• FIG. 26 is an exemplary appeal form for completion by a professional according to an embodiment of the invention.
  • FIG. 27 is an exemplary reliability display for review by a professional according to an embodiment of the invention.
  • FIG. 28 is an exemplary rating display according to an embodiment of the invention.
  • FIG. 29 shows demonstrative examples of the values for the rating display of FIG. 27.
  • FIG. 30 shows a block diagram of a system according to an embodiment of the invention.
  • DETAILED DESCRIPTION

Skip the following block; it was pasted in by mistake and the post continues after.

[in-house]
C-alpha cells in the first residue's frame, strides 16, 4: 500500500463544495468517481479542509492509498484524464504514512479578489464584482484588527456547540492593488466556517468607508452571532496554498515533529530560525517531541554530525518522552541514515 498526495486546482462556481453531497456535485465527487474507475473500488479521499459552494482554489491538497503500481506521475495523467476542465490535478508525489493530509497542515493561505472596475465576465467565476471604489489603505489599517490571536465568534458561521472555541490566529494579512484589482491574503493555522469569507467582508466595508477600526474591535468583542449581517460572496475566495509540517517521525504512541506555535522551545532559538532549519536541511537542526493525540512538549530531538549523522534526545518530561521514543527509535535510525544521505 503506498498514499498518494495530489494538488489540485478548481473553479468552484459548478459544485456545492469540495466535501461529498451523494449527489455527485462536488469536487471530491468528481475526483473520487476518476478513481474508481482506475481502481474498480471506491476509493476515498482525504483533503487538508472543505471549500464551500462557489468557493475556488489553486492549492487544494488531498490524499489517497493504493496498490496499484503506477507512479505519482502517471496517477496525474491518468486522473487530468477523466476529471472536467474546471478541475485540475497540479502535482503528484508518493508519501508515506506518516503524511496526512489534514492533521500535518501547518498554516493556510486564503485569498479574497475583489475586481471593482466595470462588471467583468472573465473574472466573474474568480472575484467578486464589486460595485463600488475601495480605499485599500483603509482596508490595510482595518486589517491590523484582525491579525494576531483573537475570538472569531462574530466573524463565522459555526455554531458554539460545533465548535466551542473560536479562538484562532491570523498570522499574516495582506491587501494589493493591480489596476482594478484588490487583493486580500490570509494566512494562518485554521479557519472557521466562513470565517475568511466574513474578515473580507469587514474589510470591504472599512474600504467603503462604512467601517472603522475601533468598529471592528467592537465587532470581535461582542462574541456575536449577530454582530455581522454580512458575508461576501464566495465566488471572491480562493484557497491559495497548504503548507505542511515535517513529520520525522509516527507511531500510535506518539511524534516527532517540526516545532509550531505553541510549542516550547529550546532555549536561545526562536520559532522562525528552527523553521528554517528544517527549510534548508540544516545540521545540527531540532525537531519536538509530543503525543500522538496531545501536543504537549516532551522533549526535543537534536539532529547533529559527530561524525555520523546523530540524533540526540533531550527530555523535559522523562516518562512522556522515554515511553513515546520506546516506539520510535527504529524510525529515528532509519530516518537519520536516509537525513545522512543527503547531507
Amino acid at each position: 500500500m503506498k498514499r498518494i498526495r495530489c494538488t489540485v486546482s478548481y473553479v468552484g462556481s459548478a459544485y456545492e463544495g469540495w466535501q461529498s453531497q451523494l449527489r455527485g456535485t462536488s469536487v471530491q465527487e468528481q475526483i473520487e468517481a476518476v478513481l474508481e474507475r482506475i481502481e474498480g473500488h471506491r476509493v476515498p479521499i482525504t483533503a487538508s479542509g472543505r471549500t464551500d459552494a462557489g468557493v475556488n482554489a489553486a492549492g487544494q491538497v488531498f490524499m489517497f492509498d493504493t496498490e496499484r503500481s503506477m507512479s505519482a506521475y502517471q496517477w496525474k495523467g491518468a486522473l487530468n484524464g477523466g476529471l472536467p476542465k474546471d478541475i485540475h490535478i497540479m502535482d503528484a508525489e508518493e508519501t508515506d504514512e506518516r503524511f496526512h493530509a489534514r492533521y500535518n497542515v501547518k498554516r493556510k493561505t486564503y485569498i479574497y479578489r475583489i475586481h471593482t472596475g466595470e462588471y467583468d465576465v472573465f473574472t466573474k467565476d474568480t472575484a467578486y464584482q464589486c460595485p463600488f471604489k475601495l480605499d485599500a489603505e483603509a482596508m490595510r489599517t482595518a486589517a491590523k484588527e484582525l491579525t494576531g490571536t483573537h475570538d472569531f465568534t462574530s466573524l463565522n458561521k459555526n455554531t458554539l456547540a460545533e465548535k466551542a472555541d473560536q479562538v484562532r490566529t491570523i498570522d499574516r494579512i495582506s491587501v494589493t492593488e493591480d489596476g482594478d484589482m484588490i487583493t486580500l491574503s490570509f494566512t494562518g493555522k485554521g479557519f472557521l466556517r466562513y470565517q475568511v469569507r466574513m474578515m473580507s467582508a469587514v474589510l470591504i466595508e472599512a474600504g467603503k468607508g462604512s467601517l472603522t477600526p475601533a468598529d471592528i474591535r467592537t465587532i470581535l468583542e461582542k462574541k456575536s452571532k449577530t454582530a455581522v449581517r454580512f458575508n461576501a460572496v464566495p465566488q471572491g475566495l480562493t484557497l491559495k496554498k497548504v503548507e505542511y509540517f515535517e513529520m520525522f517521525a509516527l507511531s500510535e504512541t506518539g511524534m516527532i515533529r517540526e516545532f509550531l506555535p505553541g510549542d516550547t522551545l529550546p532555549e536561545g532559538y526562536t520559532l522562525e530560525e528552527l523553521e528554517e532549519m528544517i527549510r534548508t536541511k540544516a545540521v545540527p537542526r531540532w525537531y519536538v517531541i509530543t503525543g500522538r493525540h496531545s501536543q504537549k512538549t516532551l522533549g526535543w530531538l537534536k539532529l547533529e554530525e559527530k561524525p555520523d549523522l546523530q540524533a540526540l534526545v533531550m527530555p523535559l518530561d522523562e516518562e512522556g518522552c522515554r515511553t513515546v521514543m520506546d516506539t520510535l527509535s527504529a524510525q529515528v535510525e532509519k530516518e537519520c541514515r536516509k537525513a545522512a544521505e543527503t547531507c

• In general, the invention provides methods and systems for registering, staffing, evaluating and rating members of a workforce. Such techniques can be used to find and recruit professionals, skilled labor, and/or unskilled labor to fill temporary and/or permanent positions in a manner that meets the needs of both the workers and the entities looking to hire them. More specifically, workers may be provided with access to more employment opportunities, performance-based pay and control over their schedule, while at the same time the hiring entities may gain such benefits as access to a larger pool of potential workers (which in some cases may be prescreened for or identified as an expert in a particular field or specialty), a better understanding of the rates at which the workers should be compensated, and access to performance and reliability ratings based on the workers' previous engagements. As a result, the invention greatly improves the efficiency of the labor market and workers that provide exceptional services and display outstanding reliability may enjoy increased compensation. Furthermore, because the workers can see their evaluations and ratings, they are encouraged to expand their skills and improve their service delivery and reliability such that they are in greater demand. Automated matching, messaging, and shift fulfillment also allows the system to find and staff workers for unfilled shifts without requiring the parties to constantly monitor and review job opportunities and workforce availability.